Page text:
The Albertopolis of the South on BBC Radio 3: Glints of royal passion

Prince Albert is presented as a man convinced that the key to cultural progress lay in material inventiveness in a wistful documentary on London's Crystal Palace.

A wistful programme on Penge’s glass Versailles, the Crystal Palace (25 August, 8.45pm), pushed its patron, Prince Albert, as a man with a wholly consuming passion for cultural progress through material inventiveness. Tuttingly described by John Ruskin as “a cucumber frame between two chimneys”, the vast building once housed dog shows, food festivals, exhibitions from Japan and Switzerland and hundreds of British manufacturers displaying their products.
 
The prince consort was adoringly talked about here as a man with “a thirst for information, and faith in commerce and industry and technical energy and tenacity”, who brought “German high culture into our British midst”. He embraced the Crystal Palace project from its 1851 Hyde Park origins as whoopingly as a teenage boy given a bag of weed and a set of car keys.
 
The first thing the 20-year-old Albert did when he got to Buckingham Palace in 1839 was to replace the honking palace brass band with a string ensemble, determined to establish that while he was around, “art mattered”. But famously he didn’t stop at this kind of thing. In the 2009 film The Young Victoria, Albert is shown frowningly poring over his plans for social housing, spreading papers across the gilded desks and tables as though Buckers were the admin building at a small Midwestern college. Emily Blunt’s Victoria is filmed staring at him during these moments evidently with more in mind than her husband’s moral goodness and faith in the improving power of culture only.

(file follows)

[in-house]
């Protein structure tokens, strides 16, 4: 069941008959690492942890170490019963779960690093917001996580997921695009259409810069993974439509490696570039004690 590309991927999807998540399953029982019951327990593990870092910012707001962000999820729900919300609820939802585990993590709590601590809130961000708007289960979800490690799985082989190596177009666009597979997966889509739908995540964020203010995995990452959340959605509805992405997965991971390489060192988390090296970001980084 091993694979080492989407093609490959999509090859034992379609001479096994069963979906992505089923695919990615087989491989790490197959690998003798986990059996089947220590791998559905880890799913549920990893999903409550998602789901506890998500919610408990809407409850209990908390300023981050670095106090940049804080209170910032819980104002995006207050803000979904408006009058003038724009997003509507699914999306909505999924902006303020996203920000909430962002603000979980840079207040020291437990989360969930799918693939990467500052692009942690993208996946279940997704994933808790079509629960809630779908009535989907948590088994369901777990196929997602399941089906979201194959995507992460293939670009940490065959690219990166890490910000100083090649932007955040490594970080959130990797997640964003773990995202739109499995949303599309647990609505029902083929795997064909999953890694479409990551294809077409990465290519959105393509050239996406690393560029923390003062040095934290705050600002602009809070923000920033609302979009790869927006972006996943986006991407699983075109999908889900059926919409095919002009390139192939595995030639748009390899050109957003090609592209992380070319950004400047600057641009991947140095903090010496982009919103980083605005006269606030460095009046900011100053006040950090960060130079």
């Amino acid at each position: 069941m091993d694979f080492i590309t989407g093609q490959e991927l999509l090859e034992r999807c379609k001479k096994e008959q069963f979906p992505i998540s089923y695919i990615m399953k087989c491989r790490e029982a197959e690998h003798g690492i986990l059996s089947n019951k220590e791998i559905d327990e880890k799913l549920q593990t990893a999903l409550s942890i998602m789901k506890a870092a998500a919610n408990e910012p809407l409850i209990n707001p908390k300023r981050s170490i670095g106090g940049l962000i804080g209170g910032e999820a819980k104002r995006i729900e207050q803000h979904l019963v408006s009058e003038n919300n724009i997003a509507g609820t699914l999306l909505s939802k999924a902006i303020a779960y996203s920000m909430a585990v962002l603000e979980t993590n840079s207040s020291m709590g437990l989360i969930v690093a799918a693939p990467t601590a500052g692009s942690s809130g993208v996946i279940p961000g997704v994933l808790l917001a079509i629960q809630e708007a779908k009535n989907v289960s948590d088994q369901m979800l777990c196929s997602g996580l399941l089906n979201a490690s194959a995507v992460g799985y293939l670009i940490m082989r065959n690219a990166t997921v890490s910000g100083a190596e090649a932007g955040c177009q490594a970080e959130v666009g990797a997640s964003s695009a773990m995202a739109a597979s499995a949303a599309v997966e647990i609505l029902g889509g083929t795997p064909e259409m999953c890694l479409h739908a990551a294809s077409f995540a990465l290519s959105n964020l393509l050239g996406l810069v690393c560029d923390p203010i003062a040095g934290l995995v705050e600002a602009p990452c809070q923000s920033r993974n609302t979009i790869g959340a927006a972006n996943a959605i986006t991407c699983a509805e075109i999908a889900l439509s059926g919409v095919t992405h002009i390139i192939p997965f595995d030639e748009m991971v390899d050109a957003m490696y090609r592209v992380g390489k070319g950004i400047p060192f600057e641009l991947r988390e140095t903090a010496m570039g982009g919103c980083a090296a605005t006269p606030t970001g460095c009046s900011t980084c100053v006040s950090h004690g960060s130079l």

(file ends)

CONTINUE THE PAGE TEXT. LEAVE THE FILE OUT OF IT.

The most telling bit of the current coronation exhibition at Buckingham Palace is when – dozy-dead on Duchy Originals at the garden café – you’re ushered out down a long-defunct corridor littered with vases, plant pots and bits and bobs that didn’t make it into the state rooms, or even the rooms off the state rooms, and you notice several slightly pervy marble statues of some Greek god sucking the face off a dryad and they all turn out to be gifts from Victoria to Albert.
 
You spare a thought for the poor man, unwrapping yet another Christmas present, worrying about whether it was going to be something suitable for the children to look at, and then catching Victoria’s eye and understanding that it was going to be another very long night not-in-Penge.
Prince Albert was behind the Crystal Park project from its beginnings in Hyde Park. Photograph: Getty Images.

Antonia Quirke is an author and journalist. She is a presenter on The Film Programme and Pick of the Week (Radio 4) and Film 2015 and The One Show (BBC 1). She writes a column on radio for the New Statesman.

This article first appeared in the 02 September 2013 issue of the New Statesman, Syria: The west humiliated

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Women on the edge: new films Jackie and Christine are character studies of haunted women

With their claustrophobic close-ups and desolate wide shots, both films are stunning portraits of life on the brink.

Jacqueline Kennedy and Christine Chubbuck may not have had much in common in real life – the former briefly the US first lady, the latter a put-upon television news reporter in the early 1970s in Sarasota, Florida – but two new films named after them are cut resolutely from the same cloth. Jackie and Christine are character studies of haunted women in which the claustrophobic close-up and the desolate wide shot are the predominant forms of address.